Dr. Paolo Banfi
Chairman Association of Italian Textile Machinery Manufacturers
The role of an Association is especially important in a negative economic period
Born in Magenta, Milan (Italy), on December 7, 1949, Dr. Paolo Banfi went on to graduate in 1977 from the University ‘CATTOLICA DEL SACRO CUORE’ Milan, Italy, from the Economy & Commerce faculty.
He began his professional career as a Management Consultant in 1975 and took position as General Manager at COMEZ S.p.A.
Congratulations, Dr Paolo Banfi on assuming the Chairmanship of ACIMIT recently! ACIMIT has been the voice of the Italian textile machinery manufacturers for years now. Could you explain its history and the activities in brief?
The main purpose of the Association (which is private and not for-profit) consists of the promoting the Italian textile machinery industry and supporting its activities, especially abroad, using tools and instruments which are ever increasingly innovative and have been continuously improved over the course of its 60 year history. In particular, to promote knowledge about Italian textile machinery throughout the world, ACIMIT can provide information about the activities of the Association members and organise a vast range of promotional initiatives (exhibitions, publications, technological seminars), often working with the Italian Institute for Foreign Trade (ICE). Another important activity of ACIMIT is the information provided to the members about commercial, financial and technical problems in the various markets so that access to these markets is made a little bit easier.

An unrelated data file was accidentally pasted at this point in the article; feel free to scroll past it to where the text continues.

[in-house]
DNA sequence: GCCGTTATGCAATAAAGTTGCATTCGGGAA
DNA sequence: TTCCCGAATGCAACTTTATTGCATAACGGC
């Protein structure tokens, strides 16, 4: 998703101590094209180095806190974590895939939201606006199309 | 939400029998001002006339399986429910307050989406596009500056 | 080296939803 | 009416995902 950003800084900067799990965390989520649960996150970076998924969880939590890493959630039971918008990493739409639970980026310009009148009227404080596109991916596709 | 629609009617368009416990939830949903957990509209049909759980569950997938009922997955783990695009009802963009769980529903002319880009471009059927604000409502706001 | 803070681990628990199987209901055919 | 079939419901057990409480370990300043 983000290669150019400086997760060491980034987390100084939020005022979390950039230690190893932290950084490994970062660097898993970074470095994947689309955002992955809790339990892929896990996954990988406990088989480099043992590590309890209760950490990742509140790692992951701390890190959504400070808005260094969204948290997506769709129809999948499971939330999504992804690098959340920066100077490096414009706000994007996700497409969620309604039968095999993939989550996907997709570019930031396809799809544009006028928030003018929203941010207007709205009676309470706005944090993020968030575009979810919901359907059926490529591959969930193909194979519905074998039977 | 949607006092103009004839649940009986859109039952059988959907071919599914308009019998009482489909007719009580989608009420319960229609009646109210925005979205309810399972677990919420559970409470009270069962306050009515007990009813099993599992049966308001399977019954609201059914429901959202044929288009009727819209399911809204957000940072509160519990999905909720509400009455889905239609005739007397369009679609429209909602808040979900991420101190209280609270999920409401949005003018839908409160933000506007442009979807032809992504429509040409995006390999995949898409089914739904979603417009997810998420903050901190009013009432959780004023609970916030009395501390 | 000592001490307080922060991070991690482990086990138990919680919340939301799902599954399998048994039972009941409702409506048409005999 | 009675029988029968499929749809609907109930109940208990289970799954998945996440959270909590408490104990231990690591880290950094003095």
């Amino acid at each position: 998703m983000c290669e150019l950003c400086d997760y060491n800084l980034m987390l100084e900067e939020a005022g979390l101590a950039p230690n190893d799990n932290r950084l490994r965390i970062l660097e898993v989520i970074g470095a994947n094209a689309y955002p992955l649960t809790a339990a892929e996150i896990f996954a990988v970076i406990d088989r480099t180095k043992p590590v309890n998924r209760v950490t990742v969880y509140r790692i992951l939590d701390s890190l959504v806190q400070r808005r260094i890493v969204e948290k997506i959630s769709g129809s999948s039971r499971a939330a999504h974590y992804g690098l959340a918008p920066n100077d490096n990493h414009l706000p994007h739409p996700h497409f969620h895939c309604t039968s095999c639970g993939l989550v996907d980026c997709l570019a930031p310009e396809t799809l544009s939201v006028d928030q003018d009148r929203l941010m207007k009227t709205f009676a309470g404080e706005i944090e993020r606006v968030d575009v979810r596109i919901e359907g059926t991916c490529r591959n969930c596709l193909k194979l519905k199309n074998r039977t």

The textile industry being dynamic as it is, what effects have percolated down the Italian textile industry this year, and on the Italian textile machinery manufacturers, in particular?
The world textile industry is characterised by leopard skin type growth. There are entire areas in which the investments in machinery are at a standstill (a large part of Europe and the North American market) and then others where the growth trends in investments are positive (especially the Far East markets). Clearly, our sector is also influenced by the trends in the downstream sectors. In 2004, production in the Italian textile machinery industry was worth 2900 million Euro, a 9% decrease. Exports account for 76% of total production; in 2004, they totalled 2200 million Euro.
What role can an Association like yours plays today to ensure sustained growth of the industry, at large?
The role of an Association is especially important in a negative economic period like the present one, when the companies cannot be left alone to compete in the global market. The aim of the associations must be to stimulate the sector companies and to support their activities with International organisms, Government authorities and the banking and financial world.
In case of SMEs (small manufacturing enterprises) of Italy, what sort of future do you envisage in the coming times? Can ancillary units survive in current times?
"For years, SMEs were one of the key factors to the success of the Italian industrial system. Now, international competition requires growth which is, above all, cultural growth. Survival depends on how the Italian companies deal with this period of major change and I am certain that, as in the past, they will be able to adapt to the requirements of the market."
Published on: 26/07/2005
DISCLAIMER: All views and opinions expressed in this column are solely of the interviewee, and they do not reflect in any way the opinion of Fibre2Fashion.com.
Fibre2Fashion has a diverse global readership, and delivers unique, authoritative and relevant content. Drawing on the expertise and credibility that we have built over the years and contextualising them with our in-depth research studies, we produce authentic news, articles, reports, interviews and interactive explainers through the F2F Magazine and compendiums, among others, which help readers stay abreast with the industry trends.